I've been thinking about letters lately. Specifically, why more people don't write them. Letters have been used for centuries as a vital form of communication, and I think it's tragic that it's considered "special" or "exciting" to get something other than junk, bills, or magazines in the mail. Maybe it's because I'm a writer-type. Or because I have a boyfriend who loves me. Or because my friends understand how crazy-obsessive I can be. But I've been writing letters for a long, long time. I like timeless things. The kinds of things that never really go out of style, that can never be successfully modernized. Things like music - we will never not need it. Or the holiday season. A good love story. And the fact that a good love story almost always includes some letter writing.
The great writers and lovers in history wrote letters. Romeo and Juliet (as much as it pains me to call them "great lovers in history," but still) wrote to each other. Abelard and Heloise wrote some truly beautiful, passionate letters to each other. Songs about love feature letters, like Jason Reeves' "Old-Fashioned Letters," which opens with the words, "You still write me old-fashioned letters/ put your perfume on the pages..." America's Founding Fathers wrote to each other constantly regarding the American Revolution, and later, Southern plantation owners wrote to each other - confidentially, of course - about their concerns about the morality of slavery. Jane Austen, the Bronte sisters, William Shakespeare, Edmund Burke, Charlotte Smith - great literary figures! - all great letter writers.
Perhaps it really is because I'm in a long-distance romantic relationship. Robert and I write to each other, and while I can't speak for him, I know my heart beats faster while I'm twirling the combination of my campus mailbox to get it open. It sinks a bit when that box is empty but oh, how it pounds when I find one of those perfect cream-colored envelopes waiting for me! How could I not race up the stairs and across the bridge, past the apartments and the library and the field to my room to rip it open and read it no less than fifty times? How could I not put off homework and other commitments to compose a reply and put it with the next batch of outgoing mail?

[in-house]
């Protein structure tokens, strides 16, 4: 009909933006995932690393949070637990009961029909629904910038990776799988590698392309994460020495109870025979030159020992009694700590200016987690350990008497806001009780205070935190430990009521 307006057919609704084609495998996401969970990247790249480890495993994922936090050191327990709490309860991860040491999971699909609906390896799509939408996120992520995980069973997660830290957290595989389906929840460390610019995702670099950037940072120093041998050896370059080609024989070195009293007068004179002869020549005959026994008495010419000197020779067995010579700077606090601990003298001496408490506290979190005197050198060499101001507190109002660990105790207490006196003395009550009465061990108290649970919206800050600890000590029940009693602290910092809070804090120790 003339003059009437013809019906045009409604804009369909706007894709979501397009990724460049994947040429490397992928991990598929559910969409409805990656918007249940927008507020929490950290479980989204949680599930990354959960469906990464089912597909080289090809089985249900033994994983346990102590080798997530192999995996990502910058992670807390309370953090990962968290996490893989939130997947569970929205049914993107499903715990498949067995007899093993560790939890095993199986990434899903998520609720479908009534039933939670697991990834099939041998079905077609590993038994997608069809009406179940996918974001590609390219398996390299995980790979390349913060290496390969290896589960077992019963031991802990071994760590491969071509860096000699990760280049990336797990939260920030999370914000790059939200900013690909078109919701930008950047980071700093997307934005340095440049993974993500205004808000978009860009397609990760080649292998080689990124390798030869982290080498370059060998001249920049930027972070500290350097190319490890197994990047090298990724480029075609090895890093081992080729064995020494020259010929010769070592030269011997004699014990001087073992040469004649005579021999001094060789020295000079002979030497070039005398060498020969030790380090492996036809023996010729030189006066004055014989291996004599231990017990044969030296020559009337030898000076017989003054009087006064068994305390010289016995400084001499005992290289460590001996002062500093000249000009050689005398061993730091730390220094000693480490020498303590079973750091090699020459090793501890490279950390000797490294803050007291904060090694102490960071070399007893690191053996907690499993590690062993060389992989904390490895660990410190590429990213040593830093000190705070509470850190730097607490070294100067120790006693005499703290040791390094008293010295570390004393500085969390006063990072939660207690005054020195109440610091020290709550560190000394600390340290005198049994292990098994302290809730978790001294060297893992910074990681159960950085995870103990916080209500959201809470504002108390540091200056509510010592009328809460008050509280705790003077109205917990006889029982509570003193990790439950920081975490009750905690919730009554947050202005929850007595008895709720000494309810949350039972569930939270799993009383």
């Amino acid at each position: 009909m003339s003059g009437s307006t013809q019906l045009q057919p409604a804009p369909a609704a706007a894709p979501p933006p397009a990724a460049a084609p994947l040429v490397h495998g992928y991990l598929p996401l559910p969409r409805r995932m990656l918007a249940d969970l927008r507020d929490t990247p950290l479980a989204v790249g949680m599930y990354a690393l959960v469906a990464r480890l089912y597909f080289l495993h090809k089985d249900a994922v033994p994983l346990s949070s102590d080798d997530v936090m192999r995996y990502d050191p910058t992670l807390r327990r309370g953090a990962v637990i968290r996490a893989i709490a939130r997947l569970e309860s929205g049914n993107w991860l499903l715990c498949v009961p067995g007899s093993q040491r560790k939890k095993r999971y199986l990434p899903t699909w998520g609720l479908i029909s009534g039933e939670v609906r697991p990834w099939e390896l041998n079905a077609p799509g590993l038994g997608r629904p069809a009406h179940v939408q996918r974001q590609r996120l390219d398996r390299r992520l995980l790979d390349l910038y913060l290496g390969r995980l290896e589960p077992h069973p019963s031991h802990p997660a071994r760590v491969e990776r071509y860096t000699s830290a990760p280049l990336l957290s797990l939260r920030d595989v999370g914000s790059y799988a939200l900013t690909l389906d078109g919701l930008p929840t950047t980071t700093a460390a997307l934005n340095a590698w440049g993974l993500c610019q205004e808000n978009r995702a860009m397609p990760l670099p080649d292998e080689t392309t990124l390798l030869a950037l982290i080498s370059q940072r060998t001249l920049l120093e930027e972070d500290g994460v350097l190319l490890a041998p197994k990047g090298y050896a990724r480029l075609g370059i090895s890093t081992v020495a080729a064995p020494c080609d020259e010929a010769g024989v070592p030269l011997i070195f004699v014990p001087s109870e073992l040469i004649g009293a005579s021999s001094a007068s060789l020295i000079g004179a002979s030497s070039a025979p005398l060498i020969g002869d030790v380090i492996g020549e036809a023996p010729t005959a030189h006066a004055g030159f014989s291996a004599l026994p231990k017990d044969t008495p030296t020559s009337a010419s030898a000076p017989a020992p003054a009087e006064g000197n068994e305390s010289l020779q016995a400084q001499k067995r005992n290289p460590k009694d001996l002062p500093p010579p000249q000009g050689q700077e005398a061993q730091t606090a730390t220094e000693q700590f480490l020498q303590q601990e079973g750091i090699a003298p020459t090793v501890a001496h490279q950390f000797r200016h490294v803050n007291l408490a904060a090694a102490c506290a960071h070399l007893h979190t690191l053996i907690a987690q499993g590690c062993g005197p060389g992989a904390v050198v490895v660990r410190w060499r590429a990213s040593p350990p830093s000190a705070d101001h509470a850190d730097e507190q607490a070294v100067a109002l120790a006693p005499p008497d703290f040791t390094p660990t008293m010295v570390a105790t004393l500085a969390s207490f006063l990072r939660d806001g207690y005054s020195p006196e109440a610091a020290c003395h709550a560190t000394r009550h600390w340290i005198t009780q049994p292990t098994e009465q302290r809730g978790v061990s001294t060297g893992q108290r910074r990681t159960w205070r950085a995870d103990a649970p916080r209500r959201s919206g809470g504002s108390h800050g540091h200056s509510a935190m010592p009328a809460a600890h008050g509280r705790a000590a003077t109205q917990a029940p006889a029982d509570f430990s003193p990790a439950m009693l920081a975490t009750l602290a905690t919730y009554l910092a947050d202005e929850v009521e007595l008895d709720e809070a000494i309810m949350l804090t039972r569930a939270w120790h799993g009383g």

I'm not saying that there's some major outpouring of love, tenderness, affection, and mushiness with each letter. That would be beyond ridiculous. No, many of our letters are merely reflections on what's going on in our daily lives, sharing things that somehow get left out of conversations on the phone. This is not to say that we don't dissolve into the miscellaneous "I love you"s and all that stuff. We do. But our letters are no less perfect for not being exclusively full of those phrases. There's something inherently sweet about someone taking time to sit down, pull out a nice piece of paper and a pen, and sit and put their thoughts in words. The act of writing is going out of style. You have to choose your words carefully to fit on the page, to be careful about making mistakes because there is no "backspace" with pen and paper. Then you have to put a stamp (worth 41 cents these days!) on it, effectively paying someone to carry it for you, when e-mail is cheaper. Then the waiting. Not only for them to receive your letter - which can take up to 4 days for national mail, up to a week for international - but also for them to sit and write back to you, and put it in the mail and for their letter to reach you can be another 2 - 8 days. This whole process can take 2 weeks if your pen-pal is a slow responder.
But I think it's worth it. I would gladly wait that extra week for written words from a friend or lover than an hour or two for them to respond to an e-mail or message on my wall on Facebook. Knowing they put a little more into it, a little more of themselves, a little more thought of me, a little more dedication to our relationship, makes it more than worth it.
So I challenge you. Think of a friend from high school or college that you haven't talked to lately. Think of your great-aunt Gladys who got you a sweater you now love for your birthday last spring. (I would talk about the greatness of "thank you" notes, but that's another topic entirely, and I don't want to get into preachy manners at this point.) Think about your best friend who's in college across the country. Grab a pretty piece of paper, an envelope, a stamp, and a pen (this whole process might cost you a dollar - same as a soda at a vending machine), and write them a quick little note saying hi, what you've been up to, what the weather's like, what random thing your dog ate last week - and make sure to ask how they're doing! - fold it up, stuff it in the envelope, lick it (sorry, this tends to not taste so great), slap a stamp, an address, and a return address just in case, and send it in the mail with a kiss and your best wishes.
May you have many wonderful letters to come.
More later - have to study!
Love all, trust few, do wrong to no one. ~ William Shakespeare